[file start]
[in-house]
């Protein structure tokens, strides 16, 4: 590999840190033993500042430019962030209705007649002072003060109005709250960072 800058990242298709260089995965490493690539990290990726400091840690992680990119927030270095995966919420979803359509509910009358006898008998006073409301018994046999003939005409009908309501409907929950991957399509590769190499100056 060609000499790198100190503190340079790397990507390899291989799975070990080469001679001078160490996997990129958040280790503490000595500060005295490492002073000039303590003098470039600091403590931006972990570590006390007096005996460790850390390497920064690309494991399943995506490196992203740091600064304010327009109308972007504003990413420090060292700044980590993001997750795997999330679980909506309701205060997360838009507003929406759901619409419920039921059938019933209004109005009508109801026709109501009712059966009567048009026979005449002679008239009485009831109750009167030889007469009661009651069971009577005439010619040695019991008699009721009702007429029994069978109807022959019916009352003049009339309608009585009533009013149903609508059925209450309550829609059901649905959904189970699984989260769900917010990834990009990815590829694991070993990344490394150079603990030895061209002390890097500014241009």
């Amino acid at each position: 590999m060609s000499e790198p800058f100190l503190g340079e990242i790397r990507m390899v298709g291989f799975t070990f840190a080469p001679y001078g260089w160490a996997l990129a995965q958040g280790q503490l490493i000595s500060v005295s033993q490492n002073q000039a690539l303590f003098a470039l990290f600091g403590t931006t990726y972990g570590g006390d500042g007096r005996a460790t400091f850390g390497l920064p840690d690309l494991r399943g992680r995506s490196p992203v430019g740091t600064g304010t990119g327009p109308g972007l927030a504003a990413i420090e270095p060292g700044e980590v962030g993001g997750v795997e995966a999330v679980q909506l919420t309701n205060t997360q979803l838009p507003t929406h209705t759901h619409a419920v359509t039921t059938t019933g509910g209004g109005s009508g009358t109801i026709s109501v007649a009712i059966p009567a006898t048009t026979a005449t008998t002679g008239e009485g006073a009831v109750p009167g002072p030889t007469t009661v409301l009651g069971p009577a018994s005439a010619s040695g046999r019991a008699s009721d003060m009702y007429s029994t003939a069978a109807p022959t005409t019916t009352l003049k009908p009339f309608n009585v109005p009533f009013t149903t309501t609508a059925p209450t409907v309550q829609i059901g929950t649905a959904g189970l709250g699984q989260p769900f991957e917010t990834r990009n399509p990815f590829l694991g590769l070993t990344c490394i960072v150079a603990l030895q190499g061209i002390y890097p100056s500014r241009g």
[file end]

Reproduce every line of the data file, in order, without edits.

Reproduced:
[in-house]
């Protein structure tokens, strides 16, 4: 590999840190033993500042430019962030209705007649002072003060109005709250960072 800058990242298709260089995965490493690539990290990726400091840690992680990119927030270095995966919420979803359509509910009358006898008998006073409301018994046999003939005409009908309501409907929950991957399509590769190499100056 060609000499790198100190503190340079790397990507390899291989799975070990080469001679001078160490996997990129958040280790503490000595500060005295490492002073000039303590003098470039600091403590931006972990570590006390007096005996460790850390390497920064690309494991399943995506490196992203740091600064304010327009109308972007504003990413420090060292700044980590993001997750795997999330679980909506309701205060997360838009507003929406759901619409419920039921059938019933209004109005009508109801026709109501009712059966009567048009026979005449002679008239009485009831109750009167030889007469009661009651069971009577005439010619040695019991008699009721009702007429029994069978109807022959019916009352003049009339309608009585009533009013149903609508059925209450309550829609059901649905959904189970699984989260769900917010990834990009990815590829694991070993990344490394150079603990030895061209002390890097500014241009």
């Amino acid at each position: 590999m060609s000499e790198p800058f100190l503190g340079e990242i790397r990507m390899v298709g291989f799975t070990f840190a080469p001679y001078g260089w160490a996997l990129a995965q958040g280790q503490l490493i000595s500060v005295s033993q490492n002073q000039a690539l303590f003098a470039l990290f600091g403590t931006t990726y972990g570590g006390d500042g007096r005996a460790t400091f850390g390497l920064p840690d690309l494991r399943g992680r995506s490196p992203v430019g740091t600064g304010t990119g327009p109308g972007l927030a504003a990413i420090e270095p060292g700044e980590v962030g993001g997750v795997e995966a999330v679980q909506l919420t309701n205060t997360q979803l838009p507003t929406h209705t759901h619409a419920v359509t039921t059938t019933g509910g209004g109005s009508g009358t109801i026709s109501v007649a009712i059966p009567a006898t048009t026979a005449t008998t002679g008239e009485g006073a009831v109750p009167g002072p030889t007469t009661v409301l009651g069971p009577a018994s005439a010619s040695g046999r019991a008699s009721d003060m009702y007429s029994t003939a069978a109807p022959t005409t019916t009352l003049k009908p009339f309608n009585v109005p009533f009013t149903t309501t609508a059925p209450t409907v309550q829609i059901g929950t649905a959904g189970l709250g699984q989260p769900f991957e917010t990834r990009n399509p990815f590829l694991g590769l070993t990344c490394i960072v150079a603990l030895q190499g061209i002390y890097p100056s500014r241009g």